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14 Penn Plaza LLC v. Pyett - 556 U.S. 247, 129 S. Ct. 1456 (2009)

Rule:

The Age Discrimination in Employment Act of 1967, 29 U.S.C.S. § 621 et seq., does not preclude arbitration of claims brought under the statute.

Facts:

Petitioner 14 Penn Plaza LLC ("Penn") was a member of a multi-employer bargaining association ("Association") for the New York City real-estate industry. Penn operated an office building where respondents Steven Pyett and others ("Workers") worked as night lobby watchmen and in other similar capacities. The Workers were employed directly by petitioner Temco Service Industries, Inc. ("Temco"), a maintenance service and cleaning contractor. The Workers were also members of the Service Employees International Union ("Union"). With the Union's consent, Penn engaged a unionized security services contractor, which was affiliated with Temco, to provide licensed security guards to staff the lobby and entrances of its building. Temco thereafter reassigned the Workers to jobs as night porters and light duty cleaners in the building. The Union and the Association, negotiating on behalf of Penn, collectively bargained and agreed that employment-related discrimination claims, including claims brought under the Age Discrimination in Employment Act of 1967 ("ADEA"), would be resolved in arbitration. Ultimately, the Workers filed a complaint with the Equal Employment Opportunity Commission ("EEOC") alleging that petitioners had violated their rights under the ADEA; the EEOC issued each of them a right-to-sue notice. The Workers filed a lawsuit in federal district court; petitioners filed a motion to compel arbitration of the age discrimination claims. The district court denied the motion. On appeal, the court of appeals affirmed, holding that the doctrine Alexander v. Gardner-Denver Co. forbade enforcement of collective-bargaining provisions requiring arbitration of ADEA claims. Petitioners were granted a writ of certiorari.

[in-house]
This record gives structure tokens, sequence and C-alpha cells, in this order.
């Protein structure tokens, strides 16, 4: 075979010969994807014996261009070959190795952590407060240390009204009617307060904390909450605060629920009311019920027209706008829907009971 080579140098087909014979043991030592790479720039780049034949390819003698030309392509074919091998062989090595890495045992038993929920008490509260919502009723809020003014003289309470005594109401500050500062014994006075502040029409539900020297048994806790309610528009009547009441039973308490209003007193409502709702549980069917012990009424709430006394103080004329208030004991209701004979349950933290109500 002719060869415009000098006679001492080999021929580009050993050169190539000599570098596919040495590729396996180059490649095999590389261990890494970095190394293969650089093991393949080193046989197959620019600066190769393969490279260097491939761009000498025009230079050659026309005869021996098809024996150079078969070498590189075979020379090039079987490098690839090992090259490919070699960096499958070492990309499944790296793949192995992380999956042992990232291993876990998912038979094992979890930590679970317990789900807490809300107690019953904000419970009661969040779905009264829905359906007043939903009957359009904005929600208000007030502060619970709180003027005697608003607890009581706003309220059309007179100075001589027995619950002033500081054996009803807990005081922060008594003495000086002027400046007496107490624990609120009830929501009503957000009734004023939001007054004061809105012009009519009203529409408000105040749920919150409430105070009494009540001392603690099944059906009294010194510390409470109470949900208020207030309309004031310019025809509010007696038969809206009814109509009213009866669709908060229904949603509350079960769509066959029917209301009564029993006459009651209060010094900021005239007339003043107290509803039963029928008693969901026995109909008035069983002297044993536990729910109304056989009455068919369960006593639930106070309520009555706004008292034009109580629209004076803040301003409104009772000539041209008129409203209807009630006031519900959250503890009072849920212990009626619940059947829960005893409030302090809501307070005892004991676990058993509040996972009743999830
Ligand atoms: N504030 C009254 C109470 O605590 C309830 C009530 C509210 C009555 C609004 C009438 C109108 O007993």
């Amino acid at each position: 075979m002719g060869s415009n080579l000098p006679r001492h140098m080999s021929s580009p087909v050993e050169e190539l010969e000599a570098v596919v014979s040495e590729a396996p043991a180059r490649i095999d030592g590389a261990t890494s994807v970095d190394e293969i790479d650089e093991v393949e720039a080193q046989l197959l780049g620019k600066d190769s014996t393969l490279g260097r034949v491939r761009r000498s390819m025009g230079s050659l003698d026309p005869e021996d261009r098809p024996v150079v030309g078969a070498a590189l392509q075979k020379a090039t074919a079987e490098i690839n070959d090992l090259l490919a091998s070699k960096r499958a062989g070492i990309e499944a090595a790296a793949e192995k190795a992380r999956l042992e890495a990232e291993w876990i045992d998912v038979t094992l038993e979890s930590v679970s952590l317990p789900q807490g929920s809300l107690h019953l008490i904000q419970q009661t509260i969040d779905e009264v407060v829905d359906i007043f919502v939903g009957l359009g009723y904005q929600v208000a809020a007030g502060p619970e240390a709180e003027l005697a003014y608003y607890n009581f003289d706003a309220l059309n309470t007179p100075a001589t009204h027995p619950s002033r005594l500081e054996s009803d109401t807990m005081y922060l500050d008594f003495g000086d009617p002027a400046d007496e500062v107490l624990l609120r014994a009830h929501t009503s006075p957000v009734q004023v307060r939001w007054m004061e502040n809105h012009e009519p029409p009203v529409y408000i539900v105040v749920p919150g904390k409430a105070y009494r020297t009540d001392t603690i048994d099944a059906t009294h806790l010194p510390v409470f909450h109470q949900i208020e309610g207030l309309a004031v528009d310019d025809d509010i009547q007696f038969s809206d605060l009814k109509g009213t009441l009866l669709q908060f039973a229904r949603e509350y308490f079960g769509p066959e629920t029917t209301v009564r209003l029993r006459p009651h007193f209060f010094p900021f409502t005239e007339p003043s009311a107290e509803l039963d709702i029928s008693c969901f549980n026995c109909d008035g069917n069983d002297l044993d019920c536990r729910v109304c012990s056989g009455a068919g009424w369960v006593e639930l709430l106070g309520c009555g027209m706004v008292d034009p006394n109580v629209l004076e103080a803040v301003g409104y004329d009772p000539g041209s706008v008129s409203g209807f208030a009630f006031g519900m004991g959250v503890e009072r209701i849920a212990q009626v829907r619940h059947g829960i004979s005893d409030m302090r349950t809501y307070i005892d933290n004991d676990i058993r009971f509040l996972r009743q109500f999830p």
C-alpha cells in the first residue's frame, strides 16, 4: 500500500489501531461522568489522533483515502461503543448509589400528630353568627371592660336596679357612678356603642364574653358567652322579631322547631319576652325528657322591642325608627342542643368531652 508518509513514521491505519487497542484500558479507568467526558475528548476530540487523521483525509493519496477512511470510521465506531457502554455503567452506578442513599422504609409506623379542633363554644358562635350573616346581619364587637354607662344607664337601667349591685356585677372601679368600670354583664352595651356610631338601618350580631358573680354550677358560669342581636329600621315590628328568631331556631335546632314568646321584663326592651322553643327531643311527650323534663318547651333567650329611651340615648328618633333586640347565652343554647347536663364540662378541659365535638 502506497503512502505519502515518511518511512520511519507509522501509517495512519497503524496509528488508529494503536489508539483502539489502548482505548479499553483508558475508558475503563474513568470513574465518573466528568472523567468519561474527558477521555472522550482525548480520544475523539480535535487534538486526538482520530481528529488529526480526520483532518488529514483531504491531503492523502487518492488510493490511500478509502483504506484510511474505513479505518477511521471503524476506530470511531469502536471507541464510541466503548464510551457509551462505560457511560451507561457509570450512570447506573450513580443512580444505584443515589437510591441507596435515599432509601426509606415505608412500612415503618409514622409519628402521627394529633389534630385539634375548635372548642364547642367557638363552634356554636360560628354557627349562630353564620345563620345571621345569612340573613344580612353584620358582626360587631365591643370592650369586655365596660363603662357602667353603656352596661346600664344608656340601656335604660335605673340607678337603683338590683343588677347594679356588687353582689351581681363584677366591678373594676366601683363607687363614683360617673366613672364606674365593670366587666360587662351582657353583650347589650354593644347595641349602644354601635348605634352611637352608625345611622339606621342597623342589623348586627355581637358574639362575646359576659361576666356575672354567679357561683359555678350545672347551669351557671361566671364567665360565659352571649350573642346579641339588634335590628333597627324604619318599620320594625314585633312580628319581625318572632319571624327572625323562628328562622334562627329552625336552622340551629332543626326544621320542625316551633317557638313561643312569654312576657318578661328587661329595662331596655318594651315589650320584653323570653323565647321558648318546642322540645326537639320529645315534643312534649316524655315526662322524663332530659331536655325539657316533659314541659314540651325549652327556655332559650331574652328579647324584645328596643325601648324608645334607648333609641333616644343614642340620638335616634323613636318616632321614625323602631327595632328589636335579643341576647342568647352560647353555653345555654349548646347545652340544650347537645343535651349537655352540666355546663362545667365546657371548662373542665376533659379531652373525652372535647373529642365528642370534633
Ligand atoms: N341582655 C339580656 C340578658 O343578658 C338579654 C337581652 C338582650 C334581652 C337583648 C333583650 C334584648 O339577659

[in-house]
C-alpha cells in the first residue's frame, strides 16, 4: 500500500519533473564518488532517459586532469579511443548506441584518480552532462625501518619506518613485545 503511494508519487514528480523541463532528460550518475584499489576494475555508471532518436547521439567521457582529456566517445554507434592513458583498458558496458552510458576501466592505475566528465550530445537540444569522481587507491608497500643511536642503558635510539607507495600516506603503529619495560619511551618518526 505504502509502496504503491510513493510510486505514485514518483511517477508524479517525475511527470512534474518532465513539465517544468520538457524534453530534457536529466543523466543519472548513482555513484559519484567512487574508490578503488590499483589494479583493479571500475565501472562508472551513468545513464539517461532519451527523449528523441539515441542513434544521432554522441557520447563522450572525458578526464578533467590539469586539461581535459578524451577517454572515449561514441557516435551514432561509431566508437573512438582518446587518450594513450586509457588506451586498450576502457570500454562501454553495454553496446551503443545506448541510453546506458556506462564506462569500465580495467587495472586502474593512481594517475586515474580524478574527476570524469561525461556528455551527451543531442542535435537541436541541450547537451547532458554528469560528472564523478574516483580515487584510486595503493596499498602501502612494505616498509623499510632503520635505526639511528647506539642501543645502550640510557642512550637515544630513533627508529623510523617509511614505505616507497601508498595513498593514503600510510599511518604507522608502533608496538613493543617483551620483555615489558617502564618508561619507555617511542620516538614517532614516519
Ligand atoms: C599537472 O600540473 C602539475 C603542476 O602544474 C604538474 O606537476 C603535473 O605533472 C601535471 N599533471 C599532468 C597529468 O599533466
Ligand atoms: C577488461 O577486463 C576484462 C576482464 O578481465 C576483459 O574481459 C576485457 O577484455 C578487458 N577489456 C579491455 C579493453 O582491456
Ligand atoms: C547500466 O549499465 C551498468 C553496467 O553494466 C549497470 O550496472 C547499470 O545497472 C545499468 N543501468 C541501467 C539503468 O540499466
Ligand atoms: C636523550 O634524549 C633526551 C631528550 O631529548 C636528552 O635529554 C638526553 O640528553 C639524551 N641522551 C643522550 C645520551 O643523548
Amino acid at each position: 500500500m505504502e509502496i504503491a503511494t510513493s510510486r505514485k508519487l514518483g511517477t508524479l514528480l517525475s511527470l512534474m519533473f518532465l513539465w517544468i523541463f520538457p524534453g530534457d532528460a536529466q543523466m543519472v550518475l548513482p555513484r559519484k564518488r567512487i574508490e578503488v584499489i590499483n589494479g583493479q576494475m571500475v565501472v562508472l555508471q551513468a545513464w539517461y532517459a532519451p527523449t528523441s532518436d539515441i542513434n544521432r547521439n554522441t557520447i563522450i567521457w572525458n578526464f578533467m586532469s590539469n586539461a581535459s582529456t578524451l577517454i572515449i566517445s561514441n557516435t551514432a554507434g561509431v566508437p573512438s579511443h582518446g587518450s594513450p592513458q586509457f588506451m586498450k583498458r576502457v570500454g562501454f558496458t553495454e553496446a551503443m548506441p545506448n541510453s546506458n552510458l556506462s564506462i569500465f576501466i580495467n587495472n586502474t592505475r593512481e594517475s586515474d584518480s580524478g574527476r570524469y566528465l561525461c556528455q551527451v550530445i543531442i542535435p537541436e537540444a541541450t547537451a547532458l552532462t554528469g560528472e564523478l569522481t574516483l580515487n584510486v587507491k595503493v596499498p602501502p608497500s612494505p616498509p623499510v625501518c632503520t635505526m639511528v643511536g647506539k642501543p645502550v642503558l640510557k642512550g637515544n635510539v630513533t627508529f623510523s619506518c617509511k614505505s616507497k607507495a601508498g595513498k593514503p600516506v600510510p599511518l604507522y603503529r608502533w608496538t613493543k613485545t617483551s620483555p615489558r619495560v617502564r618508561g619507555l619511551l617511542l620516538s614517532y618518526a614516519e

Issue:

Were collective-bargaining provisions requiring arbitration of ADEA claims enforceable?

Answer:

Yes.

Conclusion:

The Supreme Court of the United States reversed the court of appeals' decision and remanded the case for further proceedings. The Court held that a provision in a collective-bargaining agreement that clearly and unmistakably required union members to arbitrate ADEA claims was enforceable as a matter of federal law. In the case at bar, the Court observed, the Union and the Association, negotiating on behalf of Penn, collectively bargained in good faith and agreed that employment-related discrimination claims, including ADEA claims, would be resolved in arbitration. According to the Court, this freely negotiated contractual term easily qualified as a condition of employment subject to mandatory bargaining under the National Labor Relations Act. As in any contractual negotiation, a union may agree to the inclusion of an arbitration provision in a collective-bargaining agreement (CBA") in return for other concessions from the employer, and courts generally may not interfere in this bargained-for exchange. Accordingly, there was no legal basis for the Court to strike down the arbitration clause in the parties' CBA, which was freely negotiated by the Union and the Association, and which clearly and unmistakably required the Workers to arbitrate their ADEA claims.

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